Tempe City Council earlier this month awarded 32 art grants to both 501(c)(3) nonprofit organizations and artist collectives to support art programs in the community.
These grants, officials say, go to support projects ranging from school residency programs to festivals to theater and music performances, according to a city press release.
The 32 organizations awarded these grants were selected by a panel composed of representatives from various commissions and committees in Tempe. During the spring after the grants are posted, each organization is encouraged to meet with Maja Aurora, the community arts administrator for Tempe.
“When meeting with the organizations, we discuss what they’re planning on doing to deepen their connection with the Tempe community through art. We also discuss how they select their artists,” Aurora said.
After meeting with Aurora, five community review panels assess a total of seven applications each. Each panel is composed of individuals with diverse races, ages and genders. The organizations go through an intense scoring process and discussion. After the review panels have come to their decisions, a list of the organizations selected are then sent to the city council for a final review.
There are two types of grants given as a part of this program. The first being, the Wavemaker Arts Grant, which is offered solely to nonprofit organizations. This grant is a matching grant so the amount of money the organization is asking for needs to be matched.
One example of an organization that has received funding from the city is Grey Box Collective, a nonprofit founded to try to become an artistic vehicle for social change, according to Molly Schenck, the collective’s founder and artistic director.
The collective bases their work on trauma-informed creative practices. This means the art and performances perpetuate traumas that might exist in the space already, according to Schenck.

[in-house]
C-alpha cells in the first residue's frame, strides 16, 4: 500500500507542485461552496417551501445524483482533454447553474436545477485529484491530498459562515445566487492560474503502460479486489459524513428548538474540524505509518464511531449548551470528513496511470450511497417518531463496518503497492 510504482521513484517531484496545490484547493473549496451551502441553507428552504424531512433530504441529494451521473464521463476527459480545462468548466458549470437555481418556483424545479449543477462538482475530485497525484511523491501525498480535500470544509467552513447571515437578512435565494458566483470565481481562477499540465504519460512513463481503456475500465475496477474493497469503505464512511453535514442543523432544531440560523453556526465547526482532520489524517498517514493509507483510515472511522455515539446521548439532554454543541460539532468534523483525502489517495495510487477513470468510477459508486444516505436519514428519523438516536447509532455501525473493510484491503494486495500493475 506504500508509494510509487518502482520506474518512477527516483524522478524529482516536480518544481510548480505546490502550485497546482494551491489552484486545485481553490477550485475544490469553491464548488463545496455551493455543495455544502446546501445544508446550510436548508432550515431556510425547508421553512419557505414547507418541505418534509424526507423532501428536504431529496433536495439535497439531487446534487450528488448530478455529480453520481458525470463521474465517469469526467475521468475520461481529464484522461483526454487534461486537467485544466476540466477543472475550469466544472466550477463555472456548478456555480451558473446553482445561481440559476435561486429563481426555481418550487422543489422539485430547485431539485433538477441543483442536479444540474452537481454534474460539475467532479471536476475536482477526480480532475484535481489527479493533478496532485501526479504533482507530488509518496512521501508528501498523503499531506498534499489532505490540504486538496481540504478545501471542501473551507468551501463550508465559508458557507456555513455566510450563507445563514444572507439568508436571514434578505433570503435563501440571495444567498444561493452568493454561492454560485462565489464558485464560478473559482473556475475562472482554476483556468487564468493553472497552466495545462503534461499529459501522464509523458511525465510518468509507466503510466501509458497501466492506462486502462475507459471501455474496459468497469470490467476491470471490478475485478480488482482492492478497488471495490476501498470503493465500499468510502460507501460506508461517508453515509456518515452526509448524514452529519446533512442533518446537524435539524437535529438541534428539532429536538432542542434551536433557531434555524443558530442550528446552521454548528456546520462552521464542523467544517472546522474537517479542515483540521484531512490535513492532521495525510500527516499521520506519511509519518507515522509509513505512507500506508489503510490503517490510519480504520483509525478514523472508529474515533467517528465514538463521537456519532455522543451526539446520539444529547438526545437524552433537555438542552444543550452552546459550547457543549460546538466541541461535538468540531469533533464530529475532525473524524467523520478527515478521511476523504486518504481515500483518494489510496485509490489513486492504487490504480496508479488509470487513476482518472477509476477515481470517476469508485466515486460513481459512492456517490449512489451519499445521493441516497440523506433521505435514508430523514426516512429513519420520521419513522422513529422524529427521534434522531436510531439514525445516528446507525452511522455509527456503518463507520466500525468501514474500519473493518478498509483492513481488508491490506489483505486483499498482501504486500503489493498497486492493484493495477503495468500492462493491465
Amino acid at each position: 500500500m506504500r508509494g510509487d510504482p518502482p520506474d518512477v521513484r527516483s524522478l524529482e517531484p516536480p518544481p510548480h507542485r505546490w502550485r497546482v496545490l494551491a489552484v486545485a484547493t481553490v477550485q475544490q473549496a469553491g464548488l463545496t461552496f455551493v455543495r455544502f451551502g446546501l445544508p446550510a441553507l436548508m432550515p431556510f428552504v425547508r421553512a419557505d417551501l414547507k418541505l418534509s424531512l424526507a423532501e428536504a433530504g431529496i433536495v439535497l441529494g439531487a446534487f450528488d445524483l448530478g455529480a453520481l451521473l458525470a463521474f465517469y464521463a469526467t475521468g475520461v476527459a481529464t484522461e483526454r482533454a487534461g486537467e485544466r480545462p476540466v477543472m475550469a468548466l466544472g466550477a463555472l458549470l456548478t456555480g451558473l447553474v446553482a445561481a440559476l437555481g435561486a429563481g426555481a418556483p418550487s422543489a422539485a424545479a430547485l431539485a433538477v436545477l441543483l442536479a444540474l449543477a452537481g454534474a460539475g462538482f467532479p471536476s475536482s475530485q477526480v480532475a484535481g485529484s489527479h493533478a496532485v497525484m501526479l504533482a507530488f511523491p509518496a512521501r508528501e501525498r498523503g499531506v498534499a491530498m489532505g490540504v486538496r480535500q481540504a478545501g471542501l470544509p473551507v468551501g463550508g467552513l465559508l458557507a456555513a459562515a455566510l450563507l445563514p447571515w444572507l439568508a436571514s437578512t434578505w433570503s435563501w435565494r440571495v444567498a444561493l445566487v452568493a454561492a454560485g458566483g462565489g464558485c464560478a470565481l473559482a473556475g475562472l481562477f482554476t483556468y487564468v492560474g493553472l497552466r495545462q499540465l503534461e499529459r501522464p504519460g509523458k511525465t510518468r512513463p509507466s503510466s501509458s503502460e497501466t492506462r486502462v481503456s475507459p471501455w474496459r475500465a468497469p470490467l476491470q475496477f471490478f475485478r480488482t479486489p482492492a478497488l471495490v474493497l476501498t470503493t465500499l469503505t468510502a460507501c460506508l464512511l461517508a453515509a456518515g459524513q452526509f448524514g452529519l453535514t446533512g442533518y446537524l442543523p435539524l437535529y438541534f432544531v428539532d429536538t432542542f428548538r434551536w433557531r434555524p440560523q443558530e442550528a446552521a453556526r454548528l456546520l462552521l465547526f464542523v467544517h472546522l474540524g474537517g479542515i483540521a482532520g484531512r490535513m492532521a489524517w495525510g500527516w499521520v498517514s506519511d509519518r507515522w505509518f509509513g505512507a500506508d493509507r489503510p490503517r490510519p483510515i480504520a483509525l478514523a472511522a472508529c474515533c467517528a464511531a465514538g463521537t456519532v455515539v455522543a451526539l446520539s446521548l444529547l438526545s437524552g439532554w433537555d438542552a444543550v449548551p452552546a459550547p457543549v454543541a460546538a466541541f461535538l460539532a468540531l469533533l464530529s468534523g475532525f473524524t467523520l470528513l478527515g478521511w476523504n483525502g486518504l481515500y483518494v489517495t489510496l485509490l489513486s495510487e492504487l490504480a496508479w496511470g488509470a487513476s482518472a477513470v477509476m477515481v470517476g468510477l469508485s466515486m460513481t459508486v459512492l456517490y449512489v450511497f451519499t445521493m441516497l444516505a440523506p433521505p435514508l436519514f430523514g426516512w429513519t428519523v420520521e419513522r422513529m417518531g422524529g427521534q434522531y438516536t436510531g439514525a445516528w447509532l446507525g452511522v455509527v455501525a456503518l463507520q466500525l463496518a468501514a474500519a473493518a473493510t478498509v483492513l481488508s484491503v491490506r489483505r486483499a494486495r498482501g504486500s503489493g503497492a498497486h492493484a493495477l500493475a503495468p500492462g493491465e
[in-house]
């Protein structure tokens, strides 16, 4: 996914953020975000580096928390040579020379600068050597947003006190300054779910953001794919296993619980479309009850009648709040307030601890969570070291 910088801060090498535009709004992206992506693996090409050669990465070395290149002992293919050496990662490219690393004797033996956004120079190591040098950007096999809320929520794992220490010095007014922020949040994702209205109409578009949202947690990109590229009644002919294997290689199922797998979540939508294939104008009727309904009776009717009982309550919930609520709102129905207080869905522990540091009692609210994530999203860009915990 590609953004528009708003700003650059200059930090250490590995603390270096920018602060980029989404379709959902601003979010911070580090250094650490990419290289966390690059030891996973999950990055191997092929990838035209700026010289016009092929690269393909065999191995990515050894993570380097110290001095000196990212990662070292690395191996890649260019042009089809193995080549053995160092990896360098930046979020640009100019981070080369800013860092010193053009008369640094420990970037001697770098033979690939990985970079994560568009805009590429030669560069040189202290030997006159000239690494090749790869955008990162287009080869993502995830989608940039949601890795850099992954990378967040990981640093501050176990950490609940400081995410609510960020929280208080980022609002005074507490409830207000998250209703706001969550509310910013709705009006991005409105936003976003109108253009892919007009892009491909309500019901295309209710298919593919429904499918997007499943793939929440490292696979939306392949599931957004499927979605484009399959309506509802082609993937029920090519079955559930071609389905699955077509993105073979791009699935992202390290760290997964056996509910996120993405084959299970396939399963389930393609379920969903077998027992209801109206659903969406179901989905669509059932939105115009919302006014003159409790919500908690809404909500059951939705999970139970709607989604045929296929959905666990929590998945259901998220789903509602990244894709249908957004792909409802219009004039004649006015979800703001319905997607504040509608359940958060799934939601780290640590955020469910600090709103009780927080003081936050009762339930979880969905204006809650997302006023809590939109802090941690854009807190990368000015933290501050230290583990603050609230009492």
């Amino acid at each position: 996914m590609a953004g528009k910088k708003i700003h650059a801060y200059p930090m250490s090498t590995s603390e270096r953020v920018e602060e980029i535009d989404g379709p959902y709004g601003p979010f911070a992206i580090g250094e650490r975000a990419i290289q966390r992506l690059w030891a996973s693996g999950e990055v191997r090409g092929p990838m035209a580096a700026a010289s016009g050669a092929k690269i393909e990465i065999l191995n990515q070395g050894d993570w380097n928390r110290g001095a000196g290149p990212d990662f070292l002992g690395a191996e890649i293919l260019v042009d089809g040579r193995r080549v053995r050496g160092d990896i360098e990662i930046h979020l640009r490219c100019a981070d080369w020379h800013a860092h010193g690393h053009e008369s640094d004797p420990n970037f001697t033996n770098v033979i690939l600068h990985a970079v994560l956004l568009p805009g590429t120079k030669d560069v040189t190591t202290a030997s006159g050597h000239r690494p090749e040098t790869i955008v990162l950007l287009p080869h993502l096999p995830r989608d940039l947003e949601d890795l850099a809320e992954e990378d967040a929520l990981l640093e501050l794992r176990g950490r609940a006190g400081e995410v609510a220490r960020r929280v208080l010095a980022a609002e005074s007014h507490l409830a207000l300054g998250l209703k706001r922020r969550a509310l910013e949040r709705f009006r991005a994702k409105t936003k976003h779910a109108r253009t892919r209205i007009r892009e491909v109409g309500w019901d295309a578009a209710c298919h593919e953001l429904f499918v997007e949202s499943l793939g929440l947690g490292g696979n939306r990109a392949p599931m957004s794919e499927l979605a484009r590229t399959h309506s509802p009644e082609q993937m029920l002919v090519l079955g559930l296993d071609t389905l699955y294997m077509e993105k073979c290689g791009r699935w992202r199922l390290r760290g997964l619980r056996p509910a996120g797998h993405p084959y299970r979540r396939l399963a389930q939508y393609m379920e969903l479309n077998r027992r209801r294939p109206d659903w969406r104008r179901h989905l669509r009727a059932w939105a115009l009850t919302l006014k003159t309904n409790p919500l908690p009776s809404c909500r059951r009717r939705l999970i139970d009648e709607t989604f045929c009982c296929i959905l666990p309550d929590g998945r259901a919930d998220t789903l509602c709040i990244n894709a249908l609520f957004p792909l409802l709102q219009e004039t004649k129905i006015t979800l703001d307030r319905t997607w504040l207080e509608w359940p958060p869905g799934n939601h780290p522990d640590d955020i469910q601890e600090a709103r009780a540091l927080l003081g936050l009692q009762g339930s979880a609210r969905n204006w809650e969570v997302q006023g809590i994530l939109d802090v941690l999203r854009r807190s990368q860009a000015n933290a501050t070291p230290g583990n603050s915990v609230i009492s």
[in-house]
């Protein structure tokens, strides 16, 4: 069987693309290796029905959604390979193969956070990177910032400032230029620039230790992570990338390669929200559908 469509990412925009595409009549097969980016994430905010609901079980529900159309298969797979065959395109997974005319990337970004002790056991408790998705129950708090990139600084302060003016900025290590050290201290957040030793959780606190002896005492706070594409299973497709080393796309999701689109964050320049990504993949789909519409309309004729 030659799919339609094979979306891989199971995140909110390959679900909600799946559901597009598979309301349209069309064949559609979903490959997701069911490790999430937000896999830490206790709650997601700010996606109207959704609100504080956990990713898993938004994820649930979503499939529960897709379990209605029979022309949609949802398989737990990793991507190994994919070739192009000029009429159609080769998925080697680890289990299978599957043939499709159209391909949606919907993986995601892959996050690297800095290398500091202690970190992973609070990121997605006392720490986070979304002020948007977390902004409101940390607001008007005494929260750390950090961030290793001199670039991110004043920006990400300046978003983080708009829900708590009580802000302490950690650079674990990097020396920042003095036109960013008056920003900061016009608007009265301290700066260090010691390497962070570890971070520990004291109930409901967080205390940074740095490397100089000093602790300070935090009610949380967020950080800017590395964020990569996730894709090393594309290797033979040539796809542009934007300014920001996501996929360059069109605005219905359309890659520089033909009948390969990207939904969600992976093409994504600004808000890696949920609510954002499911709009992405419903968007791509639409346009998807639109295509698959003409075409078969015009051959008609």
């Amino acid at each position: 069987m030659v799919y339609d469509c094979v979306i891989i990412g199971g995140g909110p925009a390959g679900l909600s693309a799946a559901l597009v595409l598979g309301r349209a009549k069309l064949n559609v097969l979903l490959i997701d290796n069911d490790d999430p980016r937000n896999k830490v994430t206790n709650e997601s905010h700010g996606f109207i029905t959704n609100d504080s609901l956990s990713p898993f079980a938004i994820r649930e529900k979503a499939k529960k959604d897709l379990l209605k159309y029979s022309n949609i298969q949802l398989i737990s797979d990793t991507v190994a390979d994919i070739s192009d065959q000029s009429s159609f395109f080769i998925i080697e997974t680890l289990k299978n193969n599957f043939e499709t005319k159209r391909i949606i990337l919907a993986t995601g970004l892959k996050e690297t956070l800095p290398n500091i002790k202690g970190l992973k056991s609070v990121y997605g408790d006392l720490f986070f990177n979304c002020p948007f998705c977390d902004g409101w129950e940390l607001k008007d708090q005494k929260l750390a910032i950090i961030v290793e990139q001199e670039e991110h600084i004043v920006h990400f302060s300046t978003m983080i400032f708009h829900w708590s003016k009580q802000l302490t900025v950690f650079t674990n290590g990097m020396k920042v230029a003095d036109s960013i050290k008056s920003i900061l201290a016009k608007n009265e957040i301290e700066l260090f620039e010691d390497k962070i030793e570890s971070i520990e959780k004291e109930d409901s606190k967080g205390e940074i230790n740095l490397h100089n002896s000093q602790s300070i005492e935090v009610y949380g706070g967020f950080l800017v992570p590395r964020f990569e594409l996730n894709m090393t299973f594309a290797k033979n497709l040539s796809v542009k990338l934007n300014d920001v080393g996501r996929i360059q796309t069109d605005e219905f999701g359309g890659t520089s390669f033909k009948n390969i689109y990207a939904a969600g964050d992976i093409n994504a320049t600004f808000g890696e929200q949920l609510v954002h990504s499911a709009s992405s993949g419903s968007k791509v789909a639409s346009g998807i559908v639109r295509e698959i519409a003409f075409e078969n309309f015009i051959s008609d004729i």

Receiving this grant will help the collective put on performances for the season and continue its digital work and podcast that started due to the COVID-19 pandemic.
“One thing I really appreciated about the pandemic was that I was able to connect with a lot of artists out of the state and country. If it wasn’t for the pandemic I probably would not have been able to reconnect with these artists,” Schenck said.
The second type of grant offered is the Vibrant City Arts Grant. This type of grant is for cultural groups and artist collectives. Organizations that apply for this grant request $2,500. This grant is meant to serve as a beginning step into receiving city funding in hopes these organizations eventually make it to Wavemaker status.
One example of an artist collective receiving a Vibrant City Arts Grant is Kraken Still & Film. Kraken Still & Film is a contemporary nonprofit dance company with projects ranging from photography exhibits to video productions to live performances.
The mission is to create a space for dancers to integrate various disciplines while highlighting curiosities, according to its website.
“To show our appreciation, we’re proposing to do an outdoor showcase where we have a live performance and show a film,” Lawrence Fung, founder of Kraken Still & Film said.
Receiving this grant will also help the organization continue to grow and allow them the means necessary to obtain the resources needed to produce media and put on live shows.
“The goal of these grants is to support community events that celebrate cultural diversity, collaborate with community partners and educational institutions, and enhance art that supports, educates and enriches the community,”